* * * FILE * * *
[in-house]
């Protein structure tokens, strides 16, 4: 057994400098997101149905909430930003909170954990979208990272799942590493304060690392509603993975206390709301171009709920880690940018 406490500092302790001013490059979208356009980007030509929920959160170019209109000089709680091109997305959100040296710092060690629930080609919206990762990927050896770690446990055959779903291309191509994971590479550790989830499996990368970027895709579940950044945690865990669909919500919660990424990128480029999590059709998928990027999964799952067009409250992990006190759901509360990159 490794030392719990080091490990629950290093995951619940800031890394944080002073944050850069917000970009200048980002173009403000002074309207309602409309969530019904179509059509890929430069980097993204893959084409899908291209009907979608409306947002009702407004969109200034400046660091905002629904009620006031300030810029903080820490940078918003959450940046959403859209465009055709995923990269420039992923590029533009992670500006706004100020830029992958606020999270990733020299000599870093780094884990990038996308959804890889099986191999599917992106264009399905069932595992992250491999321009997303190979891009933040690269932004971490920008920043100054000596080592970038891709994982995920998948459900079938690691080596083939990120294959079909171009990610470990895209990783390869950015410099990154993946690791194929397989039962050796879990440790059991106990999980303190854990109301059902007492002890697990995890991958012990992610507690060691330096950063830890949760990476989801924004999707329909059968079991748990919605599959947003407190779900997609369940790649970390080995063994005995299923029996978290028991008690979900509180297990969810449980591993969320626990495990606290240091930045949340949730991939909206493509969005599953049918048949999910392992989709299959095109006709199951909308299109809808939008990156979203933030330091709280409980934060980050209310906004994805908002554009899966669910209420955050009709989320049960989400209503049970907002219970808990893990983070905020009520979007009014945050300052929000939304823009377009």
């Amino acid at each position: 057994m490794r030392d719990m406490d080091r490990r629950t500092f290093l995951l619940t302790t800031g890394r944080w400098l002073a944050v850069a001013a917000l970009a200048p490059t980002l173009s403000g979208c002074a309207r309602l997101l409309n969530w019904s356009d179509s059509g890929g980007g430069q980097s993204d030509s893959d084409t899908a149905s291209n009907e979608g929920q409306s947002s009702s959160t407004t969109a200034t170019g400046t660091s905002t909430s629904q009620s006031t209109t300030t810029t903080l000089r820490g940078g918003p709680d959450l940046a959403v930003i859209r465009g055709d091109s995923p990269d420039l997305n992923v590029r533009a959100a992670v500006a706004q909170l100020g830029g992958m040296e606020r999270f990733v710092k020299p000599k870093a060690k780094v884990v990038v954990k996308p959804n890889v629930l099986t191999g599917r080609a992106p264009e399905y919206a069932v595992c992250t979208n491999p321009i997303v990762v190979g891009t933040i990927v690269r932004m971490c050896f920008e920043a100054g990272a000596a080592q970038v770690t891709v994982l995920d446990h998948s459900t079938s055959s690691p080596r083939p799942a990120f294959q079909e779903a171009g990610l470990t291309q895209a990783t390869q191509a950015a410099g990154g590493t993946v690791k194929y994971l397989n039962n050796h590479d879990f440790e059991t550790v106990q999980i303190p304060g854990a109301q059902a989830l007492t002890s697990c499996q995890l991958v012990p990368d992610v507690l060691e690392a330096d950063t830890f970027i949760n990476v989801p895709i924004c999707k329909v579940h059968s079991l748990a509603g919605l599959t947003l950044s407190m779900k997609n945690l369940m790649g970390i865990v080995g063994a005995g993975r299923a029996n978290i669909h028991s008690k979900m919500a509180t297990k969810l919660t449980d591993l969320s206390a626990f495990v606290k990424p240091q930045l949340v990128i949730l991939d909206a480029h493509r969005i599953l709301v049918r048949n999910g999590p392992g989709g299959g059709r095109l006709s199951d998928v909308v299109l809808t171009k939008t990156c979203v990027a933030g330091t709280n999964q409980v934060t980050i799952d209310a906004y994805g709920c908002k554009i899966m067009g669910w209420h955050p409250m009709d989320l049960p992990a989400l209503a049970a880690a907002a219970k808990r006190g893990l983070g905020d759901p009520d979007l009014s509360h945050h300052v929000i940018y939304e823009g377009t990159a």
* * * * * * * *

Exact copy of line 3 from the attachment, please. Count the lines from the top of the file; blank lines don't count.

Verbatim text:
């Amino acid at each position: 057994m490794r030392d719990m406490d080091r490990r629950t500092f290093l995951l619940t302790t800031g890394r944080w400098l002073a944050v850069a001013a917000l970009a200048p490059t980002l173009s403000g979208c002074a309207r309602l997101l409309n969530w019904s356009d179509s059509g890929g980007g430069q980097s993204d030509s893959d084409t899908a149905s291209n009907e979608g929920q409306s947002s009702s959160t407004t969109a200034t170019g400046t660091s905002t909430s629904q009620s006031t209109t300030t810029t903080l000089r820490g940078g918003p709680d959450l940046a959403v930003i859209r465009g055709d091109s995923p990269d420039l997305n992923v590029r533009a959100a992670v500006a706004q909170l100020g830029g992958m040296e606020r999270f990733v710092k020299p000599k870093a060690k780094v884990v990038v954990k996308p959804n890889v629930l099986t191999g599917r080609a992106p264009e399905y919206a069932v595992c992250t979208n491999p321009i997303v990762v190979g891009t933040i990927v690269r932004m971490c050896f920008e920043a100054g990272a000596a080592q970038v770690t891709v994982l995920d446990h998948s459900t079938s055959s690691p080596r083939p799942a990120f294959q079909e779903a171009g990610l470990t291309q895209a990783t390869q191509a950015a410099g990154g590493t993946v690791k194929y994971l397989n039962n050796h590479d879990f440790e059991t550790v106990q999980i303190p304060g854990a109301q059902a989830l007492t002890s697990c499996q995890l991958v012990p990368d992610v507690l060691e690392a330096d950063t830890f970027i949760n990476v989801p895709i924004c999707k329909v579940h059968s079991l748990a509603g919605l599959t947003l950044s407190m779900k997609n945690l369940m790649g970390i865990v080995g063994a005995g993975r299923a029996n978290i669909h028991s008690k979900m919500a509180t297990k969810l919660t449980d591993l969320s206390a626990f495990v606290k990424p240091q930045l949340v990128i949730l991939d909206a480029h493509r969005i599953l709301v049918r048949n999910g999590p392992g989709g299959g059709r095109l006709s199951d998928v909308v299109l809808t171009k939008t990156c979203v990027a933030g330091t709280n999964q409980v934060t980050i799952d209310a906004y994805g709920c908002k554009i899966m067009g669910w209420h955050p409250m009709d989320l049960p992990a989400l209503a049970a880690a907002a219970k808990r006190g893990l983070g905020d759901p009520d979007l009014s509360h945050h300052v929000i940018y939304e823009g377009t990159a």